There are some artists out there whose musical output leads you down a path, a path so rich and self-assured that it can become a tapestry that is layered and adorned with artistic influence, passion and creativity; it twists and turns and acts like a tell or rather, a tour of their musical passage. At just 23, Jess Kent is one of those artists, also known as, the real deal.
Born in Darby, England, Kent's childhood was rich in sonic influence. The daughter of a rock guitarist, Kent picked up the axe herself at seven-years-old, and was exposed to an array of Brit-pop, rock and reggae-leaning bands -- counting The Police, The Clash, The Who, Blondie, Peter Gabriel, Phil Collins and Bob Marley and the Wailers as some of the artists who formed her earliest musical influences, coupled with memories of attending gigs as a kid with her dad, of course. "We listened to all the classics at home, but for some reason, I always had an affinity with playing reggae," she remembers, adding that she had much respect for the new-wave, post-punk treatment that bands like The Police and Blondie gave the genre.
Naturally, as a pre-teen musician, the classics weren't her only jams. "I lived a sort of double life, in a musical sense," she laughs. "I also listened to a lot of pop bands and girl groups, like Atomic Kitten and S Club 7. I would go to school and create dance routines with my girlfriends to this kind of pop music as well. I always was trying to get my friends to audition for [UK TV talent show] Stars in Their Eyes."
Kent always knew she wanted to be a musician, so she took to performance like a moth to a flame. After moving to Adelaide at 11 years of age, the young guitarist and her brother would seek out performance opportunities, cutting their baby teeth busking in the streets of the city, playing at parties and family get-togethers and entering talent competitions. "We were too young to get into gigs," she explains. "We would be like 'What can we do? We'll just busk out the front!'" This experience and sheer desire to entertain helped develop the magnetically confident on-stage persona Kent is fast becoming known for now.
"We learnt what we could do to build crowds," she recalls, smiling. "We ended up having more fun with it, like and it just became a game to us. We had our routine down pat, the pack up, the set up. We would have a 30 minute set, with around four or five hours' worth of material." From this young age, Kent realized that, for her, music was a medium to connect with people -- an attitude and approach that has only flourished as she'd gotten older and more confident in her songwriting abilities.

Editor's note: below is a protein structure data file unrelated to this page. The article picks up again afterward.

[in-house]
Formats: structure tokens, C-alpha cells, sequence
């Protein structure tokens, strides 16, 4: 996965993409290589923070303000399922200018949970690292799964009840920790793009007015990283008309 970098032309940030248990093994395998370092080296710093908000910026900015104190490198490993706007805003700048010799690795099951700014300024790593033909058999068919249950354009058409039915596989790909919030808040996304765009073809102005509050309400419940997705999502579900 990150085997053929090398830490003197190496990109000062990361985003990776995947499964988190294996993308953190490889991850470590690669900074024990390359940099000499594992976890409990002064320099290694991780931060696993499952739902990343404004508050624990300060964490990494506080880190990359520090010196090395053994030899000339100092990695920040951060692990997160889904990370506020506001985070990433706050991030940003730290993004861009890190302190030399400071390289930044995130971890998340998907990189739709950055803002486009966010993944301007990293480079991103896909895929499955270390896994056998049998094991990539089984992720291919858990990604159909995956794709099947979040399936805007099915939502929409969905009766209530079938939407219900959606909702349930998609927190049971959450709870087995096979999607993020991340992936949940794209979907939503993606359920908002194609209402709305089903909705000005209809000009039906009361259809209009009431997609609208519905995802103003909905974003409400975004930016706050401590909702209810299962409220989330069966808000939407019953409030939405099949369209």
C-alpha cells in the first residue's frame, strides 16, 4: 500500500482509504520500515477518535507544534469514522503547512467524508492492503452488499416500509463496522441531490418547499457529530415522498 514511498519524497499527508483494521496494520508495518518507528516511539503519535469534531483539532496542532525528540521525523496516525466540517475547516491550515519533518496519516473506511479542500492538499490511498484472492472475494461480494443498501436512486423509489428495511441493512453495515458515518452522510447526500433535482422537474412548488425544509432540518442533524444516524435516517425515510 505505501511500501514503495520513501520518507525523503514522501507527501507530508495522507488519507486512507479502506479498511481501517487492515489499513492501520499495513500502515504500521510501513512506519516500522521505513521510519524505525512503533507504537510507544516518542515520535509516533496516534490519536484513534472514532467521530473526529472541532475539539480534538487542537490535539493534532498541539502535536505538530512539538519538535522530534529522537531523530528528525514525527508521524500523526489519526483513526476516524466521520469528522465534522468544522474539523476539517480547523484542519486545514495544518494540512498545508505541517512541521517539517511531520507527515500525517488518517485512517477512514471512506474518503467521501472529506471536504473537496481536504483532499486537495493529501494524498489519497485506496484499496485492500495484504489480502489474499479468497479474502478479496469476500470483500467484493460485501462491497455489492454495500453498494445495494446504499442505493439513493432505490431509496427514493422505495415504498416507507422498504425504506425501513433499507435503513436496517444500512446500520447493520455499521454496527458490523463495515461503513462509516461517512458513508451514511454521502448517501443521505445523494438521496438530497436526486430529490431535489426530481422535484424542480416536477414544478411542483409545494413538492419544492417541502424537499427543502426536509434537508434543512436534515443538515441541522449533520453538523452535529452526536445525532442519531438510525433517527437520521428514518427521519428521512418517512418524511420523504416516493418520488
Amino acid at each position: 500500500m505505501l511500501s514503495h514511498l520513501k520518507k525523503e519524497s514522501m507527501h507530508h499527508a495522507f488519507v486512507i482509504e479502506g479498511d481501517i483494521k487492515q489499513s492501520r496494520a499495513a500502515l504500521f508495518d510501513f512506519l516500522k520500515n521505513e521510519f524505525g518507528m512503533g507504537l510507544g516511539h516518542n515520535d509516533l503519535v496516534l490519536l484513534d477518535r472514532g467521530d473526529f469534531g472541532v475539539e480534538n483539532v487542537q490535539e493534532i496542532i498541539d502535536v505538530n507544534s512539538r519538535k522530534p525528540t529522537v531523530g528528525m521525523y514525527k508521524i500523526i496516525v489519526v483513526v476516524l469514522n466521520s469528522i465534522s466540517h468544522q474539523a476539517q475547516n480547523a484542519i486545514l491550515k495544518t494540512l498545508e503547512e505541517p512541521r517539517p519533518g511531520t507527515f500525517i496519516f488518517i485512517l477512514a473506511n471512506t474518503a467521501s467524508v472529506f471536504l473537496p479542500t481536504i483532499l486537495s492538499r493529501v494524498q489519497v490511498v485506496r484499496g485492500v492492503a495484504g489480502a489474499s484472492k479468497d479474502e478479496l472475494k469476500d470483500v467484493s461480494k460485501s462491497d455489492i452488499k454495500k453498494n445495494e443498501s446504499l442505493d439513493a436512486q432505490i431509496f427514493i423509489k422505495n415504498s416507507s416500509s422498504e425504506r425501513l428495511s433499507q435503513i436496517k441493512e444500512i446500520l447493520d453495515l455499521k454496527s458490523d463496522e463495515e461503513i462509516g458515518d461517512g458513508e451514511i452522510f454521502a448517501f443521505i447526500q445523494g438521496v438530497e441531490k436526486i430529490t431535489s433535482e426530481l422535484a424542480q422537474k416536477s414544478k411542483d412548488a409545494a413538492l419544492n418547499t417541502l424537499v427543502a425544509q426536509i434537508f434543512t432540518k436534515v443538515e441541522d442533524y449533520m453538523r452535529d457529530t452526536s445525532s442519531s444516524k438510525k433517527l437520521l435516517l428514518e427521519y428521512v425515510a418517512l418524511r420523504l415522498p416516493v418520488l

Eventually, after a short flirt with university, Kent, jumped in the deep end and made the decision to seriously pursue music, via the only ways she knew: gigging, busking and uploading short performances to social media. "I moved to Sydney by myself, just to be somewhere fresh," she recalls. "I told myself I would start with what I know, just try to get gigs. I would literally catch trains for hours and hours, and spend my last ten dollars on transport tickets to get to the studio." She shrugs. "It was actually kind of fun, I knew I was here for a reason, so I had to make it work."
While the gigging and studio time helped finesse Kent's songwriting, it was her social media uploads that put her on the industry's radar. "I would just upload little sound bites and covers to Instagram, Snapchat and Facebook," she explains. "Then one day my now-manager's wife saw my videos, and I guess that's how it all started. From Instagram, basically." This virtual meeting, led her to compose breakout hit, "Get Down," which, after two years slogging it out in Sydney, earned Kent the prestigious title of Triple J Unearthed Winner and a spot on the Field Day 2016 lineup, alongside Disclosure, The Wombats and more. At the time, Triple J said, "'Get Down' basically positions her as Sydney's answer to Lily Allen or Santigold, mixing pop smarts, touches of grime, reggae, and hip-hop in a song about growing up as a teen in the 'burbs."
Flash forward to 2016, on the eve of the release of her EP, My Name Is Jess Kent and the Sydney-based brunette is proving that the hustle indeed pays off. Not only were the singles "Get Down" and "The Sweet Spot" added to high-rotation on various radio stations, Triple J included, but 2016 also saw Kent hit the stage at heavyweight festivals like Field Day and Splendour in the Grass (where she joined Flume for his closing set), and is soon to add Laneway Festival to that list. Kent has also garnered fans in will.i.am, Shamir and Coldplay (whom she supported on tour later that year) and had her name prefaced with "one-to-watch" too many times to count.
My Name Is Jess Kent is as confident as the title suggests, with a sound that proves the EP could not have had a better title. Working with acclaimed music producers Andrew Klippel (Asta, The Sleepy Jackson, Chaka Khan), Dann Hume (Troye Sivan, Snakadaktal, Sticky Fingers), Nicky Night Time (of Van She fame) and Sam Littlemore (Gwen Stefani / Peking Duk / Pnau), the EP boasts flashes of reggae, energetic early 2000s-esque beats, Brit-pop undertones and coolly pared-back tracks that balance the fine art of the chill banger; all topped off with Kent's smart and observational lyrics.
"Sonically speaking, I listen to a lot of different types of electronic music, from hip hop to techno," says Kent. "So I like to think of my approach to songwriting as this constant fusing of the older foundations of my influences with what I'm into now, contemporary-wise. I try to think of it as this: imagine James Taylor or Sting as songwriter, Andy Summers' harmonies on guitar, and then, me: a 22-year-old girl with this huge set of unique life experiences and influences." She pauses. "How would I channel all that? What would that sound like? That's how I think of My Name Is Jess Kent."